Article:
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A Pearl Harbor sailor has finally been laid to rest with honors after 8 decades


A Navy sailor who died in the attack on Pearl Harbor is finally home. Now, eight decades later, family and community members came to a memorial service in Paducah, Ky., to lay Hal Jake Allison to rest. He hadn't been identified until a few months ago. Derek Operle of member station WKMS was at the ceremony.

DEREK OPERLE, BYLINE: Two hundred people showed up for the service as a bagpiper played "My Old Kentucky Home."


OPERLE: Navy Fireman 2nd Class Hal Jake Allison received full military honors and was buried alongside his parents after a decades-long wait. Allison was just 20 when he was assigned to the USS Oklahoma, one of the first ships hit by Japanese forces on December 7, 1941. This past October, his body was identified after several family members, including his niece Pamela Bottoms, submitted DNA.

PAMELA BOTTOMS: So now when I go out and put flowers - I do it for every occasion - now he'll be there. And we've had an empty grave out there for him this entire time, and I just cannot believe - it's a miracle. It's a miracle that he's home.

OPERLE: No one at this funeral had ever met Allison, but people showed up anyway to pay respects. Veterans, local officials - an area historian brought the original telegram Allison's family received notifying them about their missing son. Kathy Peeler brought a box of love letters from Allison to her mother. She hopes the letters bring the family closer to him.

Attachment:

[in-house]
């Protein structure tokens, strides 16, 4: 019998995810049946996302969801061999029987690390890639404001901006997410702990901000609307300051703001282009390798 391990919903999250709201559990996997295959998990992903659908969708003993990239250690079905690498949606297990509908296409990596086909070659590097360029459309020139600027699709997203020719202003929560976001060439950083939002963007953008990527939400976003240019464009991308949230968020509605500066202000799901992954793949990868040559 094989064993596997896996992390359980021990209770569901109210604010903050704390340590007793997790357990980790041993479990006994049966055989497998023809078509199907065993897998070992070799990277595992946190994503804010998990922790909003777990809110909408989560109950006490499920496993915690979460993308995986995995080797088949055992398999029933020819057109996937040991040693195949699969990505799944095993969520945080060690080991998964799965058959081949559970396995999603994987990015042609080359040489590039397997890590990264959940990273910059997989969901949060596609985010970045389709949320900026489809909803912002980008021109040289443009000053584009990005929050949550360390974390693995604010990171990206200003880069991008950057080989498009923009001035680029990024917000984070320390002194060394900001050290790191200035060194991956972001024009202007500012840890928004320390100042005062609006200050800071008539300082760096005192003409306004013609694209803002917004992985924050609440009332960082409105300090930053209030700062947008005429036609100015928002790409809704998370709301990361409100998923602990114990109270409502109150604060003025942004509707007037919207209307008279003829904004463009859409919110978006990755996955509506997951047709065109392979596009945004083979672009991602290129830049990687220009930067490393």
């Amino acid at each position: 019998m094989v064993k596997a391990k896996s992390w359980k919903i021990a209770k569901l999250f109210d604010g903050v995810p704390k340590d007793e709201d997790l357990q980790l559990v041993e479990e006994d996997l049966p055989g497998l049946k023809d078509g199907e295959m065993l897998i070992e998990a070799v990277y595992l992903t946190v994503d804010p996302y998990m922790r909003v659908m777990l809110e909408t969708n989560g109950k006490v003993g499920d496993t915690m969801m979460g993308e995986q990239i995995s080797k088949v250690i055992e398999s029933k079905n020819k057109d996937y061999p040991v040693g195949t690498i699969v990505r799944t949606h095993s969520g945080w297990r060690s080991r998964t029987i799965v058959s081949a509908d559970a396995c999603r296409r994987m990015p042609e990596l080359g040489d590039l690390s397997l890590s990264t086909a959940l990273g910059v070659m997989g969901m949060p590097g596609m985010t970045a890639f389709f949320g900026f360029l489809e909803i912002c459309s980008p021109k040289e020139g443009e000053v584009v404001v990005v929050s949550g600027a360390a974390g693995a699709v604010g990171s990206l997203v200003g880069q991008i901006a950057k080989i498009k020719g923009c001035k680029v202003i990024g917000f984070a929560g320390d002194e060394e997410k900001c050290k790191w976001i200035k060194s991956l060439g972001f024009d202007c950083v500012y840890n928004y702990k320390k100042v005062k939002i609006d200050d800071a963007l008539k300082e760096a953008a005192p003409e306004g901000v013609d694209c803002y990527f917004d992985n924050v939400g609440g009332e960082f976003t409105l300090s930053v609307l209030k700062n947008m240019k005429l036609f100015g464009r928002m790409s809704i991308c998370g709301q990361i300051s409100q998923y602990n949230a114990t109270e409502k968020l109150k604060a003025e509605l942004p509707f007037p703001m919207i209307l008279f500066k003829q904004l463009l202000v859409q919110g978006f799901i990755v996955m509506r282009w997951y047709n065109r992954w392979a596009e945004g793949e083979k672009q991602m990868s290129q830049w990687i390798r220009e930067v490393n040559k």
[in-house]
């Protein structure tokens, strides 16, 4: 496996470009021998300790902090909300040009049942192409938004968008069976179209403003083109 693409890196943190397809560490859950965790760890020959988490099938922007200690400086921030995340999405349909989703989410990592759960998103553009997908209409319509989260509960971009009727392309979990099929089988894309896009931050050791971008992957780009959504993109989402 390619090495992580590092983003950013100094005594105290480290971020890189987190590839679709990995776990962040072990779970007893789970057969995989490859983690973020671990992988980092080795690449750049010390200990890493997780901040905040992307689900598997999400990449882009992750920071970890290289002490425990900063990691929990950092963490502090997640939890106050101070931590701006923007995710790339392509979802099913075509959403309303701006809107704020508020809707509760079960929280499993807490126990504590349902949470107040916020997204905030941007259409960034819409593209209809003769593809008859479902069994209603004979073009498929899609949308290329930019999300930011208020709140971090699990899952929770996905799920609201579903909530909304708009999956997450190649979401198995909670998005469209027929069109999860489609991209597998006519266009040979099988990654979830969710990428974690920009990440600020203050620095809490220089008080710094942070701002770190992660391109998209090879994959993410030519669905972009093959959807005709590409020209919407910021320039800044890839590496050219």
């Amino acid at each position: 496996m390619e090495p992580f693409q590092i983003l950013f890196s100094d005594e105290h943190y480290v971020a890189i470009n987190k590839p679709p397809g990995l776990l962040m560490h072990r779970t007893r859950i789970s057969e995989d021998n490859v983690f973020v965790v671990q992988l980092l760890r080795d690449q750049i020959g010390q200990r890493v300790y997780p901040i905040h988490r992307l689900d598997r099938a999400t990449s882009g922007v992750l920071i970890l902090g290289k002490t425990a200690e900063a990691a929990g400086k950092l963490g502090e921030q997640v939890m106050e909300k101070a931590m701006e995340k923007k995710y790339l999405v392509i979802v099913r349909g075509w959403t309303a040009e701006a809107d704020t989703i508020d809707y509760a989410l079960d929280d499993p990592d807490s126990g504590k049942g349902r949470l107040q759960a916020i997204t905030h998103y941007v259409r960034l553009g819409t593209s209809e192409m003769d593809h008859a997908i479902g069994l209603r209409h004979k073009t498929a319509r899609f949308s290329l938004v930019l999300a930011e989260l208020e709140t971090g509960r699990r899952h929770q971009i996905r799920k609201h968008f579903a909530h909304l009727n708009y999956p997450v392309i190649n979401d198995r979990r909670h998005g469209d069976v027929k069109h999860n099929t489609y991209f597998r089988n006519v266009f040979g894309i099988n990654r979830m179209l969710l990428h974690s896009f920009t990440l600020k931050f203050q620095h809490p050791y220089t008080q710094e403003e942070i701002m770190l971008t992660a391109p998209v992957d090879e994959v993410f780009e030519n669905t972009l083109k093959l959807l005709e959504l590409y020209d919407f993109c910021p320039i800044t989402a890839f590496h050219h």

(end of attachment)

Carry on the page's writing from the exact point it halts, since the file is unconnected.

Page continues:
KATHY PEELER: If I had not passed them on to people related to Hal, when I passed, nobody would know who these belong to. Now they do. And I hope that it brings to life an era that's so long ago now.

OPERLE: For Sandi Reid, Allison's great-niece, the experience of laying him to rest was moving and necessary.

SANDI REID: I think our family was just able to always keep his name alive. It's important to me. It's important to my kids. And that's been passed down, you know, from my grandmother that kept his picture up in her entryway my entire life. You know, I grew up with him always being there and the stories. And so we did know him, you know?

OPERLE: In all, 2,400 U.S. service members and civilians died in Pearl Harbor. Now, with Allison back home, 33 others from the USS Oklahoma remain unidentified. They're buried in a military cemetery in Honolulu. For NPR News, I'm Derrick Operle in Paducah, Ky.

(SOUNDBITE OF MUSIC) Transcript provided by NPR, Copyright NPR.

Derek Operle
[Copyright 2024 WKMS]